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Conn. can bar lobbyists from making campaign donations

By The Associated Press
12.22.08

HARTFORD, Conn. — A federal judge late last week upheld Connecticut’s ban on lobbyists and state contractors making contributions to state political campaigns.

In a 98-page decision, U.S. District Judge Stefan R. Underhill in Bridgeport on Dec. 19 said the General Assembly was justified in enacting such a ban given Connecticut’s history of public corruption scandals involving high-ranking state politicians.

“I conclude that the legislature had a constitutional, sufficiently important interest in combating actual and perceived corruption by eliminating contributions from individuals with the means and motive to exercise undue influence over elected officials,” Underhill wrote in Green Party v. Garfield.

The judge maintained that the state’s campaign-finance law, which passed in wake of the corruption scandal that drove former Gov. John G. Rowland from office in 2004, does not “materially undermine” lobbyists’ constitutional right to free speech or to freely associate with candidates and political parties.

Some lobbyists at the state Capitol were outraged by the ban, saying they and their family members were unfairly targeted because of the scandal. Besides the lobbyists and state contractors, the law also bans their immediate and minor family members from making political contributions to candidates for legislative and statewide offices, candidate-affiliated political action committees and party committees.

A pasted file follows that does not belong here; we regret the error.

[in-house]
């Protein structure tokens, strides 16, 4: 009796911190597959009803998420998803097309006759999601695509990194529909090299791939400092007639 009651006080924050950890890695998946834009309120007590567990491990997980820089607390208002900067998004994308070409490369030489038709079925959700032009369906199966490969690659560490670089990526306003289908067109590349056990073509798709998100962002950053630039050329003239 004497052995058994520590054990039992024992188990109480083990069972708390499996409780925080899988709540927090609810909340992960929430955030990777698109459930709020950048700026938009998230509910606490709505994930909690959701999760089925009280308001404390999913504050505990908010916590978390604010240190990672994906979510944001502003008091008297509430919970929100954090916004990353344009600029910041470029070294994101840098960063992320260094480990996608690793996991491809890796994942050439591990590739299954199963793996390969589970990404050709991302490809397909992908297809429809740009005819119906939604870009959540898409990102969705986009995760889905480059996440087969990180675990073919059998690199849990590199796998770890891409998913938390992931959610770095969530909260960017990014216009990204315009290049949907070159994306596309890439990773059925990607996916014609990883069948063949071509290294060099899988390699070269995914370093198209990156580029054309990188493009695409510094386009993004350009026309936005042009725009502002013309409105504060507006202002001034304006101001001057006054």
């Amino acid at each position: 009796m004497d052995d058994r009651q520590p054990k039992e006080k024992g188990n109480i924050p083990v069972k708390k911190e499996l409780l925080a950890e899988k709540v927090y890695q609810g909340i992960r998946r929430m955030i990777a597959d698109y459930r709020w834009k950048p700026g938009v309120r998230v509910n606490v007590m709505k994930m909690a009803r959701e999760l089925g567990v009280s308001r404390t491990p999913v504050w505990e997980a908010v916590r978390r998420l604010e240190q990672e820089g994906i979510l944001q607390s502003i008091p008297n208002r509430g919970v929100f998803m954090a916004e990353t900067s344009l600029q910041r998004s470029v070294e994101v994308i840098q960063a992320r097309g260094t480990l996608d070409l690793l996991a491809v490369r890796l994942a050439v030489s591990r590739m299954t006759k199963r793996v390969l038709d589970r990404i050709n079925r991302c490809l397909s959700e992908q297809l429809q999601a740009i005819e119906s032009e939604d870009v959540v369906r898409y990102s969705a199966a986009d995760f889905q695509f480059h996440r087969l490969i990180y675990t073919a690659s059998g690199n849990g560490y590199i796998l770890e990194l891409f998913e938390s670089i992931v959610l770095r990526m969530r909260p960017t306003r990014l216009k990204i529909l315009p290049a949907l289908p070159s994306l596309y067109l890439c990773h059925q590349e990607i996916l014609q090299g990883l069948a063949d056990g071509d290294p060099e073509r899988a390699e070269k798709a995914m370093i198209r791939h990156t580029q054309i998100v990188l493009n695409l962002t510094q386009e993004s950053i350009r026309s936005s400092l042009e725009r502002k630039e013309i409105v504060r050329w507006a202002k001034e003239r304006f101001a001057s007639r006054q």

R. Bartley Halloran, an attorney for the Association of Connecticut Lobbyists, which challenged the ruling, said he had not yet seen the decision. But he said the organization planned to wait until the remaining challenges to the law involving minor party candidates were resolved before deciding what it would do next.

“I suspect that we will appeal,” he said.

Underhill is expected to rule in March on whether the law, which provides public funding for campaigns to qualified candidates, is unfair to minor party and petition candidates.

To qualify for public funds, all candidates must raise a certain number of contributions in $100 or less increments from individuals. But minor party and petitioning candidates must satisfy at least two additional requirements — obtaining signatures or having received a certain percentage of votes in the last general election.

The plaintiffs claim the system unfairly benefits major party candidates.

Laura MacCleery, deputy director of the Democracy Program at the Brennan Center for Justice at New York University School of Law, worked to defend Connecticut’s law. She said Underhill’s ruling was timely given the controversy involving Illinois Gov. Rod Blagojevich, accused of seeking kickbacks in return for choosing a successor to President-elect Barack Obama in the U.S. Senate, among other charges.

“I think it is a wonderful victory and it has been put in tremendous context by the events in Illinois,” she said. “We really do need prophylactic rules that change the culture of dealmaking.”


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Conn. public-financing system survives free-speech challenge
But federal judge agrees to hear claims that law is unfair to minority party, petitioning candidates. 03.25.08

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